By Andy Medici
On June 12, Councilwoman Darlene Harris brought the rest of the City Council to the Perry High School auditorium in Observatory Hill to help answer an important question.
Does Pittsburgh have any money?
The short answer is yes, but with conditions, while the longer answer is actually one letter shorter: no.
This is because savings resulting from various budget cuts will not be enough to stave off ever-increasing costs the city has to bear. So City Council wants to know what to do with the money now, in the hopes that carefully investing in various projects will improve the city’s long-term outlook.
In preparations for the meetings Councilwoman Harris said that she was sure the City Council would get productive feedback about what people consider to be high priorities in their neighborhoods.
“Although I attend neighborhood meetings on a regular basis, this is a unique opportunity for my colleagues to learn about our neighborhoods and the needs of our district,” said Councilwoman Darlene Harris. “The folks in the district I represent are certainly not shy, and I know they will bring helpful suggestions to the meeting.”
These suggestions ended up covering anything and everything in the Northside, from people upset about abandoned houses and vacant lots, to others worried about landslides, to still more concern about septic tanks, the city steps and neighborhood safety. Harris covered most of these areas herself, mentioning that she is working to get the Davis Avenue bridge and the Charles Street bridge fixed as well as working to get East Ohio Street reconnected near the Allegheny Center Mall.
Presentations by Councilwoman Harris’ office and Bill Urbanic, the Council’s budget director, highlighted the unique issues facing district one on the Northside and the city as a whole.
In 2003, Pittsburgh filed for ACT 47, for distressed cities. With state supervision, the City cut 1,000 jobs, reduced benefits and froze wages. The City also closed fire houses, recreation centers and pools.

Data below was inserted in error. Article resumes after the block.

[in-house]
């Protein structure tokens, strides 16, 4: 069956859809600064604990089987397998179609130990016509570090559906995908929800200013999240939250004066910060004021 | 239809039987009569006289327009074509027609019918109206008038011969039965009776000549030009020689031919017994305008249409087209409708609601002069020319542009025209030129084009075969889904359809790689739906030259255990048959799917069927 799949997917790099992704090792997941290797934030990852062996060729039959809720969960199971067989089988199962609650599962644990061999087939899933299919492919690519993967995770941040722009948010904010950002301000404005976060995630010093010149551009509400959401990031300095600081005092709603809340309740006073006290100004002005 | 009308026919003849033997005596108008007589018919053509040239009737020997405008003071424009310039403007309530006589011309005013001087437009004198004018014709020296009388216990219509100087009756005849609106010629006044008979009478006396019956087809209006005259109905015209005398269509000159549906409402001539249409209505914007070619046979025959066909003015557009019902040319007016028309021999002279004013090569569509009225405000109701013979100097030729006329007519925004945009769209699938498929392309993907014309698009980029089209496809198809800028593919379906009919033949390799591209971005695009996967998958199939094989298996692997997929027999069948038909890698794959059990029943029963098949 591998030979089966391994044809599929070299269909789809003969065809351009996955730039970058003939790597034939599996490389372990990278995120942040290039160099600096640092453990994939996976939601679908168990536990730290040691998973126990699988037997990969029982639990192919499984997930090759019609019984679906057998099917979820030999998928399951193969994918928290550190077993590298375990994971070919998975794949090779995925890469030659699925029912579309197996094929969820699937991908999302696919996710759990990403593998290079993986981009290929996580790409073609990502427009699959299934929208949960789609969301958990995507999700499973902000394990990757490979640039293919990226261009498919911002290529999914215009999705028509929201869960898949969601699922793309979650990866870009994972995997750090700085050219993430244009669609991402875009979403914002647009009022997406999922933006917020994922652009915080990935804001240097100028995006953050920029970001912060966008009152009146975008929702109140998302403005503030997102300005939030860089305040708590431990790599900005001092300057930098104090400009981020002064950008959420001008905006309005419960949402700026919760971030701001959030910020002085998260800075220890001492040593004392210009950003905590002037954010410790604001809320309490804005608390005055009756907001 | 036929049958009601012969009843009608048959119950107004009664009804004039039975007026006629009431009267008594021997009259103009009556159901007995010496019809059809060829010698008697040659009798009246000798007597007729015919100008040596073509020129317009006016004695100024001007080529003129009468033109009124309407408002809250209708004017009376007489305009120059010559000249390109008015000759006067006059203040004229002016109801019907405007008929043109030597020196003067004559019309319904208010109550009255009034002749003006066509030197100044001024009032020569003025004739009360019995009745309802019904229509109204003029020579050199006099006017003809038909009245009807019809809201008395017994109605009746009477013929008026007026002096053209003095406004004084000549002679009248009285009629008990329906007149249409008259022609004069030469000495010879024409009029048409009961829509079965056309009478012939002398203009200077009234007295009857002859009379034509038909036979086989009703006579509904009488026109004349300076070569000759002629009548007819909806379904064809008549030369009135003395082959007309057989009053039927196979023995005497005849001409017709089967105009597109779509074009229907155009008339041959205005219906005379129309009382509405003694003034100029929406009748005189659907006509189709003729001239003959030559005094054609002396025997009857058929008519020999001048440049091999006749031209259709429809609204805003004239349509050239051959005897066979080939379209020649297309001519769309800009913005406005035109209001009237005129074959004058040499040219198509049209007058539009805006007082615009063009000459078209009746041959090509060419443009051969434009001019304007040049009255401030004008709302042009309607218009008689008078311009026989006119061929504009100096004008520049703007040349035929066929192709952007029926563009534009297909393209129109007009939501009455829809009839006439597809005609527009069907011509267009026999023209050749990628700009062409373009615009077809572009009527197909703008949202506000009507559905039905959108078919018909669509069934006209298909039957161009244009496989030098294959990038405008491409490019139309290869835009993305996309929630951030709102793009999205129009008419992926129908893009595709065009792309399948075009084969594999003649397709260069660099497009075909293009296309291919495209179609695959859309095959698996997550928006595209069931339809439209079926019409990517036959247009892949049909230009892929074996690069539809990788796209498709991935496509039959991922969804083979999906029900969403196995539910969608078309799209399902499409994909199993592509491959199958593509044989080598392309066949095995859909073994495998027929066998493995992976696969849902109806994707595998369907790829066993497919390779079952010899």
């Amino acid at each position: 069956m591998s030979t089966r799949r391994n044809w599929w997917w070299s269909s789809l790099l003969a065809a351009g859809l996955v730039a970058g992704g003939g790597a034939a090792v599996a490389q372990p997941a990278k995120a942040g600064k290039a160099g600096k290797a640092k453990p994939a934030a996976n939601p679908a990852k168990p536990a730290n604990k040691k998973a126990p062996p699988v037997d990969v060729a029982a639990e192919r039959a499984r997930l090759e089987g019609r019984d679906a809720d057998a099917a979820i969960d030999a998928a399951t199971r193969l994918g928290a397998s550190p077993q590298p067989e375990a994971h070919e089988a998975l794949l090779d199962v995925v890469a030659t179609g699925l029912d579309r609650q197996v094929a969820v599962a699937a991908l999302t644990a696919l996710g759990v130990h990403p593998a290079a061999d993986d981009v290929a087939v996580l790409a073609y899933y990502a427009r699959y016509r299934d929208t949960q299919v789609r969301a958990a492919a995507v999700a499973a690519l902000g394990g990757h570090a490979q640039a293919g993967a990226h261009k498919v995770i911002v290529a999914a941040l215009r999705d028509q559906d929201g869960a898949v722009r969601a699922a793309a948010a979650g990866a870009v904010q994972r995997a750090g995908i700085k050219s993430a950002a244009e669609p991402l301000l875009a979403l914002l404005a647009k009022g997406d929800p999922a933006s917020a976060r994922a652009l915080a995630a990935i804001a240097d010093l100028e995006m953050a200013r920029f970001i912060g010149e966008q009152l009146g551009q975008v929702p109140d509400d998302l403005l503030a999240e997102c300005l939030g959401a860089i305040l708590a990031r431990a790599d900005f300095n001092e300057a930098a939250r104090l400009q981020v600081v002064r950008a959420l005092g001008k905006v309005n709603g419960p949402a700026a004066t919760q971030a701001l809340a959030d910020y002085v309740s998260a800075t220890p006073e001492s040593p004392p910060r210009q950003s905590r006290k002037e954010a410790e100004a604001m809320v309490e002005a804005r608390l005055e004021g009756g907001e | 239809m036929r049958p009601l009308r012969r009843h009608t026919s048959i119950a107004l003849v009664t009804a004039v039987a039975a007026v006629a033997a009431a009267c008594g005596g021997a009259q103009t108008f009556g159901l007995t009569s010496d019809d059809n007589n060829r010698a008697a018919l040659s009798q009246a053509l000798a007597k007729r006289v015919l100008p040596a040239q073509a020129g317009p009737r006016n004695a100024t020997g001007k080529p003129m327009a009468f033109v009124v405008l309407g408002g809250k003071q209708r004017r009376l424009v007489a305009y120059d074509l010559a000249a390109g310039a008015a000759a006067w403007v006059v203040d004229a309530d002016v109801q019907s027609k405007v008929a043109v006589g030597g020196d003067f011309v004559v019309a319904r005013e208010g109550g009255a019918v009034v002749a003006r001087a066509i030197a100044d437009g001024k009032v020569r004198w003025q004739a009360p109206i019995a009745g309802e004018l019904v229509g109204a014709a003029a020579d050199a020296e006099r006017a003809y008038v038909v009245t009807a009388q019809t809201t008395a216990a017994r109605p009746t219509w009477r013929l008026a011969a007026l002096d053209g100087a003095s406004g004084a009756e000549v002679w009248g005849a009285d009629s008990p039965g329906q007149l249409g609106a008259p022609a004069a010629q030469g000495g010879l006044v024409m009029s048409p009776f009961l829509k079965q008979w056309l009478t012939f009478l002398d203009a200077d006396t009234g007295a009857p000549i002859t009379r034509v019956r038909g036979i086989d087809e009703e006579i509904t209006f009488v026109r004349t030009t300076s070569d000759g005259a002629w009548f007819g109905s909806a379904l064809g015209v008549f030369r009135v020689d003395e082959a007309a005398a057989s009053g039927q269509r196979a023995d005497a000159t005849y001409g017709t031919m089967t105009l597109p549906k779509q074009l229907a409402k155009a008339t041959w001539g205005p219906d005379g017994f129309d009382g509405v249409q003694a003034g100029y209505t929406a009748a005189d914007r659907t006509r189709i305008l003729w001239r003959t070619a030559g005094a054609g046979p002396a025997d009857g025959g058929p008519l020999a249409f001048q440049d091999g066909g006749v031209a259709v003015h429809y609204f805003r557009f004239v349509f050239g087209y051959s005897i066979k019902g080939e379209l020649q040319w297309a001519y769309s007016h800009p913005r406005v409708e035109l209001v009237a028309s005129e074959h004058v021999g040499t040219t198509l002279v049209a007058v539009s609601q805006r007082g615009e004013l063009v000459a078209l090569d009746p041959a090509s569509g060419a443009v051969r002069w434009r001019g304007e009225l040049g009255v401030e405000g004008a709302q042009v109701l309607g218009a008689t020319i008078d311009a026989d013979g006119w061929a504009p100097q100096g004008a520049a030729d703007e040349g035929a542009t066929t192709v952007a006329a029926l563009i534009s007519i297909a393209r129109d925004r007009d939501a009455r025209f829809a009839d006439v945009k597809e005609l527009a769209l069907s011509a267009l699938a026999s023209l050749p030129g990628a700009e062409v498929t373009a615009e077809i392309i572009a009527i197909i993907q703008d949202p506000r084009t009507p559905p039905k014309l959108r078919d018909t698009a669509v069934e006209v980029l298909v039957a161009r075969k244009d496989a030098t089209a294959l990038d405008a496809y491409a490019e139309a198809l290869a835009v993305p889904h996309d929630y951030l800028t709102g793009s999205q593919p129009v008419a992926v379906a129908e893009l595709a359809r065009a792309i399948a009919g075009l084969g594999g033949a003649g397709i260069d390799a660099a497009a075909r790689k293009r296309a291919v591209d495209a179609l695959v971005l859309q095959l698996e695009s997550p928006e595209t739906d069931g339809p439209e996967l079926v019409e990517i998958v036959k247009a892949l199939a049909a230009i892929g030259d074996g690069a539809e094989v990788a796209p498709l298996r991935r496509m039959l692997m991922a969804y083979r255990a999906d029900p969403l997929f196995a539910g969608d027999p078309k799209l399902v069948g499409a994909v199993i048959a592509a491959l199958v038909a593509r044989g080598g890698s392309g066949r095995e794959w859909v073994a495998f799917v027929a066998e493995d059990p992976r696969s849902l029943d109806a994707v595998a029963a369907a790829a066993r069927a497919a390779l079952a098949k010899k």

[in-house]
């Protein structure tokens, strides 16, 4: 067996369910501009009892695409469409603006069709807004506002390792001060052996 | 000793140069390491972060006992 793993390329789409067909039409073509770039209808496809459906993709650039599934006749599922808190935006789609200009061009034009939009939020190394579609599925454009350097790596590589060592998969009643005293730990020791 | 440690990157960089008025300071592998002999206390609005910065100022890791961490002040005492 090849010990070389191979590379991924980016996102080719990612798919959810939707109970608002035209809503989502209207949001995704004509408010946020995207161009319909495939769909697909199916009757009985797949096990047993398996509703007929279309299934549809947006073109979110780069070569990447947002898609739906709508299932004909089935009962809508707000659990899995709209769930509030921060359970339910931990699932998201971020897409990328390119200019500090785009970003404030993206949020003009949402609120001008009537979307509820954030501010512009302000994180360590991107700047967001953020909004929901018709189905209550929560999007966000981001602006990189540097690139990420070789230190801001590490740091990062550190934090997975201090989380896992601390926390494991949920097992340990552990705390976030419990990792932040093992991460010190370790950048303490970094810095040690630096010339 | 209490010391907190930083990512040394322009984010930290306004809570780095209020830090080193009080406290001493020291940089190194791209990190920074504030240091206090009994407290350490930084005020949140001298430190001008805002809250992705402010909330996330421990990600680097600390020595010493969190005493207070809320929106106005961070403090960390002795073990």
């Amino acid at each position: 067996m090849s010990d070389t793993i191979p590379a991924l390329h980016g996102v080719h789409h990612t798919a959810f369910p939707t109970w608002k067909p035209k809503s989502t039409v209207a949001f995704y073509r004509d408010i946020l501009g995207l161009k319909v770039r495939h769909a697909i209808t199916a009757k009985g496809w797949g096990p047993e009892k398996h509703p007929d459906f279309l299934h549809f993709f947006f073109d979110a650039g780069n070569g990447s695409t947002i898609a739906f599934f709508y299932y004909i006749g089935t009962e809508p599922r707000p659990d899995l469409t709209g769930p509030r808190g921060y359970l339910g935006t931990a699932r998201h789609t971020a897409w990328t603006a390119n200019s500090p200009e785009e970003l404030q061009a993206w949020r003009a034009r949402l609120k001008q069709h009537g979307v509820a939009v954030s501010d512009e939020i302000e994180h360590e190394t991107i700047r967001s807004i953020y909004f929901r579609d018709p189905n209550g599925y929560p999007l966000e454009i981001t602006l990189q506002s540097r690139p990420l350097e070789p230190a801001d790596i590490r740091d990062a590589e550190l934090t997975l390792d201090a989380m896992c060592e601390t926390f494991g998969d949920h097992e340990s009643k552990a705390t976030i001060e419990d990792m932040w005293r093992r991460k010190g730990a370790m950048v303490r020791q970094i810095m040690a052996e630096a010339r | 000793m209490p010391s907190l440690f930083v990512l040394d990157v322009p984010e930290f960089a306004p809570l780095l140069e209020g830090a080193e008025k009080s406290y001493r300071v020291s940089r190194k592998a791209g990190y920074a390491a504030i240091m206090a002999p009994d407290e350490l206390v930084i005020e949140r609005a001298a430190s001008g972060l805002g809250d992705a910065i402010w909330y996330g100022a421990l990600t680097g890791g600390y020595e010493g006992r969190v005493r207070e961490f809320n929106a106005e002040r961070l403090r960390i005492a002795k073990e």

In all, their cutbacks saved the city $212 million, which leaves the city now with $130 million in the form of a surplus.
But in response to the question about whether or not the City will be broke in the future, Urbanic pointed to a variety of issues, including the restructuring of the $52 occupation tax, a flat real estate tax, a lack of predicted casino revenue and the looming clouds of pension aid and debt relief.
Urbanic predicted the return of a structural deficit by 2012, and the depletion of surplus funds by 2016. He also broke down city spending by category, with the majority of tax dollars going to providing basic city services.
Mildred Mclaughlin, from Troy hill, listed the closure of their local community center and the need to demolish condemned housing as some of her biggest concerns, but said that the list of things she thinks need to be fixed was too long to repeat to the City Council.
“There are so many things I can stand here and tell you but I would be here forever,” Mclaughlin said.
Ed Brandt, of the Brightwood Civic Group, said it was important to maintain properties once they become vacant, in order to avoid the added cost and time of later tearing that property down.
Marciana Rossi thought one of the biggest problems was that the city did not have enough building inspectors to keep places up to code and to find violations.
She also said that the city should make an effort to let the community know about upcoming hearings on local buildings.
“Let’s bring back people into our city, our beautiful city,” Rossi said.
Other residents listed idle youth, job creation and overgrown weeds as issues that affect their neighborhoods.
This public hearing was just part of a wider effort to bring residents into a discussion about the upcoming budget and focus on the City’s financial issues..
City Council members will tour each of the nine districts and will then attend a hearing with residents to hear their concerns and their “wish lists” for the future.
“I am really looking forward to this city-wide tour because as the elected legislative body, the City Council has the responsibility of approving a reasonable budget that reflects the goals of the entire city, said Council President Doug Shields.“Each Council member also annually budgets both Community Development Block Grant (CDBG) money and Neighborhood Needs money and it benefits all of our constituents when we have a reliable understanding of each others’ districts.”